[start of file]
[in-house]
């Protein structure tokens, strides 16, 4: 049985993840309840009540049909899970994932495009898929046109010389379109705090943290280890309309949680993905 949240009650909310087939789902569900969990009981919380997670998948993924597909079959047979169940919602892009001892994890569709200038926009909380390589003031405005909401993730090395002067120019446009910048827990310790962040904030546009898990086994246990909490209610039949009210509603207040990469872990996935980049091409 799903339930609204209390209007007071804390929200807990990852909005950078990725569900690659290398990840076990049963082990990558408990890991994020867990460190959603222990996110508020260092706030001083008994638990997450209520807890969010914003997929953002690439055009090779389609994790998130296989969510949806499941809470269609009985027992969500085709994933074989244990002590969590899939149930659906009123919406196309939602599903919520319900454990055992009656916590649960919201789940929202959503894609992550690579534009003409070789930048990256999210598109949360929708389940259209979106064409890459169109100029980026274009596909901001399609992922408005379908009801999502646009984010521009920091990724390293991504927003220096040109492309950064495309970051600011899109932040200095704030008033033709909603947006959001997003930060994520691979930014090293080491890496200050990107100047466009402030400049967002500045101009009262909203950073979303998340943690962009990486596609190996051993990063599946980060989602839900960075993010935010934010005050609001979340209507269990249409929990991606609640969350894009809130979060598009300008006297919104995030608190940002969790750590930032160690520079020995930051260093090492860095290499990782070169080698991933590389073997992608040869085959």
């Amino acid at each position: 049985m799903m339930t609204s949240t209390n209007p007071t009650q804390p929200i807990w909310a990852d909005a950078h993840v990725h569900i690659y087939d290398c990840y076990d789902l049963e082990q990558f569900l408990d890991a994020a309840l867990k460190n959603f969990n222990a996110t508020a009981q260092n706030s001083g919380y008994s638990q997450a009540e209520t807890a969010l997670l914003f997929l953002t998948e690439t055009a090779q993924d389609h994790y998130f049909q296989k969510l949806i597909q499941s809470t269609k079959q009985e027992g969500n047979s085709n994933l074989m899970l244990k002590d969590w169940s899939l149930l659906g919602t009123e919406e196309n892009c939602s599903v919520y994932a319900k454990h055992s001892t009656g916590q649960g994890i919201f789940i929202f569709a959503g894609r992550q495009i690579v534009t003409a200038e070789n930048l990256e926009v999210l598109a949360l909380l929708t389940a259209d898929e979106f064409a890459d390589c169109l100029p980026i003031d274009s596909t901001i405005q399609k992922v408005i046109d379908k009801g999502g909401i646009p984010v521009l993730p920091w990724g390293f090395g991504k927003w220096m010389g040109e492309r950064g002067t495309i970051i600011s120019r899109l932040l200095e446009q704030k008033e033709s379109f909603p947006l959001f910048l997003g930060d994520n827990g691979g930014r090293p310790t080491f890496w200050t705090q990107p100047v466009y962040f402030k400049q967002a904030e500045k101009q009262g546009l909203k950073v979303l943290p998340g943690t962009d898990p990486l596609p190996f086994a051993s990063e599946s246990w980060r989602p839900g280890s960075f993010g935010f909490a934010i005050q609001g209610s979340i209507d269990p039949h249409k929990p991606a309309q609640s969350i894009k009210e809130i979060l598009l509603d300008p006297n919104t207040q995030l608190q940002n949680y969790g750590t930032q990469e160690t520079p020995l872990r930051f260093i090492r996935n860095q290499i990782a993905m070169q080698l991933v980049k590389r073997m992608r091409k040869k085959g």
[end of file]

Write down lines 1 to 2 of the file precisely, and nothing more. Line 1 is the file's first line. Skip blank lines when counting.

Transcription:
[in-house]
């Protein structure tokens, strides 16, 4: 049985993840309840009540049909899970994932495009898929046109010389379109705090943290280890309309949680993905 949240009650909310087939789902569900969990009981919380997670998948993924597909079959047979169940919602892009001892994890569709200038926009909380390589003031405005909401993730090395002067120019446009910048827990310790962040904030546009898990086994246990909490209610039949009210509603207040990469872990996935980049091409 799903339930609204209390209007007071804390929200807990990852909005950078990725569900690659290398990840076990049963082990990558408990890991994020867990460190959603222990996110508020260092706030001083008994638990997450209520807890969010914003997929953002690439055009090779389609994790998130296989969510949806499941809470269609009985027992969500085709994933074989244990002590969590899939149930659906009123919406196309939602599903919520319900454990055992009656916590649960919201789940929202959503894609992550690579534009003409070789930048990256999210598109949360929708389940259209979106064409890459169109100029980026274009596909901001399609992922408005379908009801999502646009984010521009920091990724390293991504927003220096040109492309950064495309970051600011899109932040200095704030008033033709909603947006959001997003930060994520691979930014090293080491890496200050990107100047466009402030400049967002500045101009009262909203950073979303998340943690962009990486596609190996051993990063599946980060989602839900960075993010935010934010005050609001979340209507269990249409929990991606609640969350894009809130979060598009300008006297919104995030608190940002969790750590930032160690520079020995930051260093090492860095290499990782070169080698991933590389073997992608040869085959």